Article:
There are of course some glib, easy answers - but the issues are actually very complex.  What about British farmers and growers?  Shop assistants on zero hours contracts and paid just over minimum wage?  The hidden costs of items sold at 3 for 2 or B.O.G.O.F.?  The balance of ethical priorities - Fairtrade, Rain Forest Alliance, organic, farm assured, free range, dolphin friendly etc etc?  Is it right to fly in roses from Kenya even if they are Fairtrade when the carbon footprint is huge?  Is it right that children in Pakistan have to work to support their families?

    We can't solve it all in one day but we can do something.  Me?  I will fill in the postcard asking a shop to stock more (in this case, any) Fairtrade products and hand it in at my corner shop.  I will encourage my church to (finally) register itself as a Fairtrade Church.  I will continue to wrestle with the complex issues and to wonder what happens to those employed in unfair-trade when I shift brand to one that is certified Fairtrade.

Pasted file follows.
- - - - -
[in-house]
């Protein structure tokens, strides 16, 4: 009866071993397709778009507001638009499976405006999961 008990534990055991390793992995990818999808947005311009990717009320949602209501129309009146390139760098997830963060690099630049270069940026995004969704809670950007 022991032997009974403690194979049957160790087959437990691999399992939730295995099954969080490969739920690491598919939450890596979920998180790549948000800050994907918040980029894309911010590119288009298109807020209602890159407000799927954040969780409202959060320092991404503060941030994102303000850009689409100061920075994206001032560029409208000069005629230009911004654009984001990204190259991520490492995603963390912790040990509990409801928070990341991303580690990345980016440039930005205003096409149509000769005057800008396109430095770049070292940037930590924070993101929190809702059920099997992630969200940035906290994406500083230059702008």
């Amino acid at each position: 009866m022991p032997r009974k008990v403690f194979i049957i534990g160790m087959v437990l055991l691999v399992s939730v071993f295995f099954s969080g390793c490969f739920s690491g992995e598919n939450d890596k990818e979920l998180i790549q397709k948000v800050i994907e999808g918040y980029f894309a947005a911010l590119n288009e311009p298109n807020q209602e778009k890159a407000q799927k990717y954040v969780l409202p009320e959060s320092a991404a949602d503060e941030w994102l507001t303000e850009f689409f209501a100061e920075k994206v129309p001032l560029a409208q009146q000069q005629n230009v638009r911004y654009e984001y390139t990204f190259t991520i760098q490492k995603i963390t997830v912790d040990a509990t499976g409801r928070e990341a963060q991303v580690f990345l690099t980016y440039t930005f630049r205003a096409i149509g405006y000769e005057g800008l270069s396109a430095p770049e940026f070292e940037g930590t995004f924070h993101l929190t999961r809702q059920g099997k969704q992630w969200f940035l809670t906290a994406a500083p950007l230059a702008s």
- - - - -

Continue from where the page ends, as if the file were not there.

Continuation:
• Lesser Spotted Baptist History

    Tribe of Dan.jpgThere is an awful lot of Baptist history to be found in books and a lot of the overviews - at least so far as English Baptist history is concerned - tell a consistent tale of the effective triumph of Particular Baptists.  Lesser known but vital to the story are the New Connexion General Baptists, of which Dibley is one of the earliest.  It gives me a mixture of odd pride and strange bewilderment to think that the new Connexion held some of their Assemblies, most probably, in the pub (then a farmhouse) opposite my front door and may well have worshipped in the wooden chapel that stood on what is now our graveyard.